Integrative Approach to Targeting Chromatin Remodeling in Breast Cancer Therapy
- Author(s): Mollah, Shamim
- Advisor(s): Subramaniam, Shankar
- et al.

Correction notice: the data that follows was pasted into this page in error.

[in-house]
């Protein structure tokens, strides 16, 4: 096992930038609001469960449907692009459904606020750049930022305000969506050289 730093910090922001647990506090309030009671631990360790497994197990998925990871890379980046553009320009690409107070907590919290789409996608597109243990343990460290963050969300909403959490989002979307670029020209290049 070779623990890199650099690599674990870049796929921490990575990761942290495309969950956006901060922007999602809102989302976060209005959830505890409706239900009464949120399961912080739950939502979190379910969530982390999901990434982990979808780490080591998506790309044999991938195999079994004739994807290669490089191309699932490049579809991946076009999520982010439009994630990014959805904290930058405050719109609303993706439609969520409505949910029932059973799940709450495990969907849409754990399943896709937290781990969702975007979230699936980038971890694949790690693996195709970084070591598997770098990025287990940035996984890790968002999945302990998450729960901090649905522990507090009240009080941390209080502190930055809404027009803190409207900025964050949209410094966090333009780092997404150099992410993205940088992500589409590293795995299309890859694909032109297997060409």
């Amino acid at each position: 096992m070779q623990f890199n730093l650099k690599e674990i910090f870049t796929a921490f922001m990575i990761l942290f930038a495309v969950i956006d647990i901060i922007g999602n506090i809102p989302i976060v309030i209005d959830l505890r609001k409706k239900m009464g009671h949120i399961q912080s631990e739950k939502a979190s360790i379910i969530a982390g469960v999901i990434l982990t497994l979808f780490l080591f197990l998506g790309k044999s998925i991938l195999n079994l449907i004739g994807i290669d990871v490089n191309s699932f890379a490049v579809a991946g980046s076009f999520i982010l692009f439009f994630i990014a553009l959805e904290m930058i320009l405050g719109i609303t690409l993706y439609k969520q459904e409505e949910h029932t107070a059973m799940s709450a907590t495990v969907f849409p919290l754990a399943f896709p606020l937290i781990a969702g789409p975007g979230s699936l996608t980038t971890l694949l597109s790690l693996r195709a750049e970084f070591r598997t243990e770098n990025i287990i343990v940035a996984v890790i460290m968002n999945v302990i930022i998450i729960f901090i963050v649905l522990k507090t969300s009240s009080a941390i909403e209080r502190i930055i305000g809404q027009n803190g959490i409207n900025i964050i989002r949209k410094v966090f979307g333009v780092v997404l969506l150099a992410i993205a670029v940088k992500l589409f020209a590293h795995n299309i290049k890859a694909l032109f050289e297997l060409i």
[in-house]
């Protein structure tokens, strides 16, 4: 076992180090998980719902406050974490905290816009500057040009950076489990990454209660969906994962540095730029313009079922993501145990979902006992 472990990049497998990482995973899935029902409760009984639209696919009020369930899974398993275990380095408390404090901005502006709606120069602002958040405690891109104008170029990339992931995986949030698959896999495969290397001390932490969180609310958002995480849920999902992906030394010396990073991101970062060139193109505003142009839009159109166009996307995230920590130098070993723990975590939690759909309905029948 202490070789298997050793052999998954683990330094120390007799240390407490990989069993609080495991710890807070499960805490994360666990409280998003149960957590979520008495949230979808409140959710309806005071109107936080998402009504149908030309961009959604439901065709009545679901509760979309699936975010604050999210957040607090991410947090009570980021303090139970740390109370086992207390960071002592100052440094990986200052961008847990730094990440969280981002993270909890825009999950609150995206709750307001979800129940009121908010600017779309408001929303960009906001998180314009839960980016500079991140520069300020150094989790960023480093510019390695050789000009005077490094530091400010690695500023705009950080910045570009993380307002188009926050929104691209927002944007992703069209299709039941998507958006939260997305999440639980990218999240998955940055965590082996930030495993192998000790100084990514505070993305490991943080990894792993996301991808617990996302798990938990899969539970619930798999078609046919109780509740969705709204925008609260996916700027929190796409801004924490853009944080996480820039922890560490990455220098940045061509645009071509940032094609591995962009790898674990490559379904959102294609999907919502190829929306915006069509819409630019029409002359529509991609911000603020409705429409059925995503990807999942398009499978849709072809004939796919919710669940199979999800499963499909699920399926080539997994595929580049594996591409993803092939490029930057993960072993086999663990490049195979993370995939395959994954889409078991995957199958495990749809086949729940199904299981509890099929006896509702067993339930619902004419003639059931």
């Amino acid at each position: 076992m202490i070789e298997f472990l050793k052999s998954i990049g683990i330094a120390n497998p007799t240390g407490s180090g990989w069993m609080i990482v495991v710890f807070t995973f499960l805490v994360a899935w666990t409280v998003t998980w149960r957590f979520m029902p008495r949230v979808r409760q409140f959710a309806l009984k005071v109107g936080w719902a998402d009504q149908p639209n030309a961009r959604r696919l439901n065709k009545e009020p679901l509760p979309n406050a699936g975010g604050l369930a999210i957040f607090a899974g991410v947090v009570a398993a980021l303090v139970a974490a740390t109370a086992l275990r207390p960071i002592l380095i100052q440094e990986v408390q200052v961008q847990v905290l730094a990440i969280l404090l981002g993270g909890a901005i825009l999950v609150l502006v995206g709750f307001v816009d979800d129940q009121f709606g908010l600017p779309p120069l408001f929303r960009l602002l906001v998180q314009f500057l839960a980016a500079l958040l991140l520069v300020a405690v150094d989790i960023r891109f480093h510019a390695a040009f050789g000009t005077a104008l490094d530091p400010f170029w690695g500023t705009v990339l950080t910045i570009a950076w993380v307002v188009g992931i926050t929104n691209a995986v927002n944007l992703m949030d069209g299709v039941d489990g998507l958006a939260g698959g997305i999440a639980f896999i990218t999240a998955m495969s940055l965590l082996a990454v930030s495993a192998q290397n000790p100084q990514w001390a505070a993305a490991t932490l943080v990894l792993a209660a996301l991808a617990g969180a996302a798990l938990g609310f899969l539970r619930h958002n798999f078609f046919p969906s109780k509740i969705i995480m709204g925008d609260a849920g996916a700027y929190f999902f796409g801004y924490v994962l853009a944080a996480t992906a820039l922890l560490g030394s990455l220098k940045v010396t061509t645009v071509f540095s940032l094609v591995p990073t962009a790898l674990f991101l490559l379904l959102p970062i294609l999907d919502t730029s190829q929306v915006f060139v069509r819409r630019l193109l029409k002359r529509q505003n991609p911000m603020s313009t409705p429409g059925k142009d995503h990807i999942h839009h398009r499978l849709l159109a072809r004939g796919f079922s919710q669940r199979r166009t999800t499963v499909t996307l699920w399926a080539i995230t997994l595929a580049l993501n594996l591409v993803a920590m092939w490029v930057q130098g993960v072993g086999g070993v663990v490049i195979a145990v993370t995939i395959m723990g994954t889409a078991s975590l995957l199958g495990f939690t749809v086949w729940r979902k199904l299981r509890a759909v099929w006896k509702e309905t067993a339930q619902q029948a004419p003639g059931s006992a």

With the advent of high-throughput technologies, large-scale multi-omics data integration approaches have revolutionized our understanding of cancer and its progression. In this dissertation, we focus on deciphering the molecular mechanisms of various targeted cancer treatments and growth factors on chromatin remodeling through integrative analyses of multi-omics data. Chromatin remodeling is involved in the stability of genome structure, gene expression, and DNA repair, as well as, cell growth and progression; therefore, it plays an essential role in tumor suppression. The regulation of chromatin remodeling is carried out by the precise coordination of covalent histone modifications and remodeler proteins through catalytic activities. Disruption of these regulated activities confers a unique ability for healthy cells to reprogram their genome for the maintenance of oncogenic phenotypes. Hence, these histone modifications and remodeler proteins are potential targets for cancer treatments. While many drugs have the potential to target histone modifications and remodeler proteins, their precise mechanisms of action, i.e., alterations in cellular reprogramming, are not well studied. To address this gap, we utilized latent space models to integrate multi-omics data such as proteomic/phosphoproteomic, transcriptomic, and epigenomic data to understand the effects of various drugs and growth factors on specific genes, proteins, and phosphoproteins that are involved in the regulation of a wide range of cellular processes (growth, proliferation, and cell division) and gene activity states in cancer and healthy cell lines. In addition to providing mechanistically-driven targets that can impact chromatin remodeling, the chromatin fingerprints generated from our study can serve as a signature for assessing the efficacy of a given drug in treating cancer. Further, increasing evidence, supported by our study of breast cancer, indicates that this paradigm applies to various cancers, and further analysis can provide insights into more detailed chromatin-based mechanisms. Our study implies that the cancer state is one where chromatin gets remodeled, and effective drugs attempt to restore the chromatin state to that of a healthy cell. Overall, the integrative frameworks we developed reveal the mechanisms of action of specific drugs on chromatin remodeling machinery in breast cancer cells and of growth factors on cellular phenotypes in normal breast cells, which lay the foundation for improved development of chromatin-based cancer therapy.